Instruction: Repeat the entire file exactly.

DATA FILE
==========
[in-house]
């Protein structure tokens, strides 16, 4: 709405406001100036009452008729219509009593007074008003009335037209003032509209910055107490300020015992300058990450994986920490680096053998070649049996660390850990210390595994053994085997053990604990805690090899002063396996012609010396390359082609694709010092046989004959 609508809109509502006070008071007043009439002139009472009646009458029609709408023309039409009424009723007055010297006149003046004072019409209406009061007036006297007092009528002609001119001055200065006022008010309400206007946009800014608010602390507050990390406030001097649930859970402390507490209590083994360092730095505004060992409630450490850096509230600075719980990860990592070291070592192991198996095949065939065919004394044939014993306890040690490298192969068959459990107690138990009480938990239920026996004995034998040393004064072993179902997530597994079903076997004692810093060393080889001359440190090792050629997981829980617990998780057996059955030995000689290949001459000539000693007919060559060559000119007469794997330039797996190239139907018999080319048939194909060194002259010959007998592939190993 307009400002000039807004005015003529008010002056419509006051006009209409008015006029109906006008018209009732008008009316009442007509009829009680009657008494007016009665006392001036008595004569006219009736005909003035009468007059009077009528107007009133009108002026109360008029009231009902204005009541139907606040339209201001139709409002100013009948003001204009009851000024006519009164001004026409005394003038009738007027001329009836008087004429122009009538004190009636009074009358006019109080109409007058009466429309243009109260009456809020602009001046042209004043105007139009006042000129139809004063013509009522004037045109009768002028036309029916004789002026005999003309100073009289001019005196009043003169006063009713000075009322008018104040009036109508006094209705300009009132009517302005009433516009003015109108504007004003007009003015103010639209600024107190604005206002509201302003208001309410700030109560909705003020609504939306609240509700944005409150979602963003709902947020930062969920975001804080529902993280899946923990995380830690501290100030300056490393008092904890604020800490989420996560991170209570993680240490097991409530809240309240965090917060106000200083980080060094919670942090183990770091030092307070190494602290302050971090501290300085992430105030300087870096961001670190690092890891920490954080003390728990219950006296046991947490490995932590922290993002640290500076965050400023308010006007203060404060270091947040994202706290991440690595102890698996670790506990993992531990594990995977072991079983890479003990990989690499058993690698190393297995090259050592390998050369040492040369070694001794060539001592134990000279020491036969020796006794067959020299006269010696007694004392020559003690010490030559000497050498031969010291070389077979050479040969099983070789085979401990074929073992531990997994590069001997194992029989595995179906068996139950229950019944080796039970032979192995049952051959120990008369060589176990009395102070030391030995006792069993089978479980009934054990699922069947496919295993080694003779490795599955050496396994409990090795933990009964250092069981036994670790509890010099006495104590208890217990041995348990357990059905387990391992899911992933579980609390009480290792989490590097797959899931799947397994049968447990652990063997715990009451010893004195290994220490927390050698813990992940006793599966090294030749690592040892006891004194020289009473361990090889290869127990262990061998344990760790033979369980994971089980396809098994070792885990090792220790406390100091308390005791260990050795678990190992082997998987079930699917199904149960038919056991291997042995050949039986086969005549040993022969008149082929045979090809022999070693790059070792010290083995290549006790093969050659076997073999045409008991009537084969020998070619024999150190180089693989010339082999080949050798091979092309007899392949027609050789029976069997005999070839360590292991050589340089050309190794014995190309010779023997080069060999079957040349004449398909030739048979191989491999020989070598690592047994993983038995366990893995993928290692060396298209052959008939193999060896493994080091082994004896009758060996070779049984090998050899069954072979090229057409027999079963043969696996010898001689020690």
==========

[in-house]
């Protein structure tokens, strides 16, 4: 709405406001100036009452008729219509009593007074008003009335037209003032509209910055107490300020015992300058990450994986920490680096053998070649049996660390850990210390595994053994085997053990604990805690090899002063396996012609010396390359082609694709010092046989004959 609508809109509502006070008071007043009439002139009472009646009458029609709408023309039409009424009723007055010297006149003046004072019409209406009061007036006297007092009528002609001119001055200065006022008010309400206007946009800014608010602390507050990390406030001097649930859970402390507490209590083994360092730095505004060992409630450490850096509230600075719980990860990592070291070592192991198996095949065939065919004394044939014993306890040690490298192969068959459990107690138990009480938990239920026996004995034998040393004064072993179902997530597994079903076997004692810093060393080889001359440190090792050629997981829980617990998780057996059955030995000689290949001459000539000693007919060559060559000119007469794997330039797996190239139907018999080319048939194909060194002259010959007998592939190993 307009400002000039807004005015003529008010002056419509006051006009209409008015006029109906006008018209009732008008009316009442007509009829009680009657008494007016009665006392001036008595004569006219009736005909003035009468007059009077009528107007009133009108002026109360008029009231009902204005009541139907606040339209201001139709409002100013009948003001204009009851000024006519009164001004026409005394003038009738007027001329009836008087004429122009009538004190009636009074009358006019109080109409007058009466429309243009109260009456809020602009001046042209004043105007139009006042000129139809004063013509009522004037045109009768002028036309029916004789002026005999003309100073009289001019005196009043003169006063009713000075009322008018104040009036109508006094209705300009009132009517302005009433516009003015109108504007004003007009003015103010639209600024107190604005206002509201302003208001309410700030109560909705003020609504939306609240509700944005409150979602963003709902947020930062969920975001804080529902993280899946923990995380830690501290100030300056490393008092904890604020800490989420996560991170209570993680240490097991409530809240309240965090917060106000200083980080060094919670942090183990770091030092307070190494602290302050971090501290300085992430105030300087870096961001670190690092890891920490954080003390728990219950006296046991947490490995932590922290993002640290500076965050400023308010006007203060404060270091947040994202706290991440690595102890698996670790506990993992531990594990995977072991079983890479003990990989690499058993690698190393297995090259050592390998050369040492040369070694001794060539001592134990000279020491036969020796006794067959020299006269010696007694004392020559003690010490030559000497050498031969010291070389077979050479040969099983070789085979401990074929073992531990997994590069001997194992029989595995179906068996139950229950019944080796039970032979192995049952051959120990008369060589176990009395102070030391030995006792069993089978479980009934054990699922069947496919295993080694003779490795599955050496396994409990090795933990009964250092069981036994670790509890010099006495104590208890217990041995348990357990059905387990391992899911992933579980609390009480290792989490590097797959899931799947397994049968447990652990063997715990009451010893004195290994220490927390050698813990992940006793599966090294030749690592040892006891004194020289009473361990090889290869127990262990061998344990760790033979369980994971089980396809098994070792885990090792220790406390100091308390005791260990050795678990190992082997998987079930699917199904149960038919056991291997042995050949039986086969005549040993022969008149082929045979090809022999070693790059070792010290083995290549006790093969050659076997073999045409008991009537084969020998070619024999150190180089693989010339082999080949050798091979092309007899392949027609050789029976069997005999070839360590292991050589340089050309190794014995190309010779023997080069060999079957040349004449398909030739048979191989491999020989070598690592047994993983038995366990893995993928290692060396298209052959008939193999060896493994080091082994004896009758060996070779049984090998050899069954072979090229057409027999079963043969696996010898001689020690």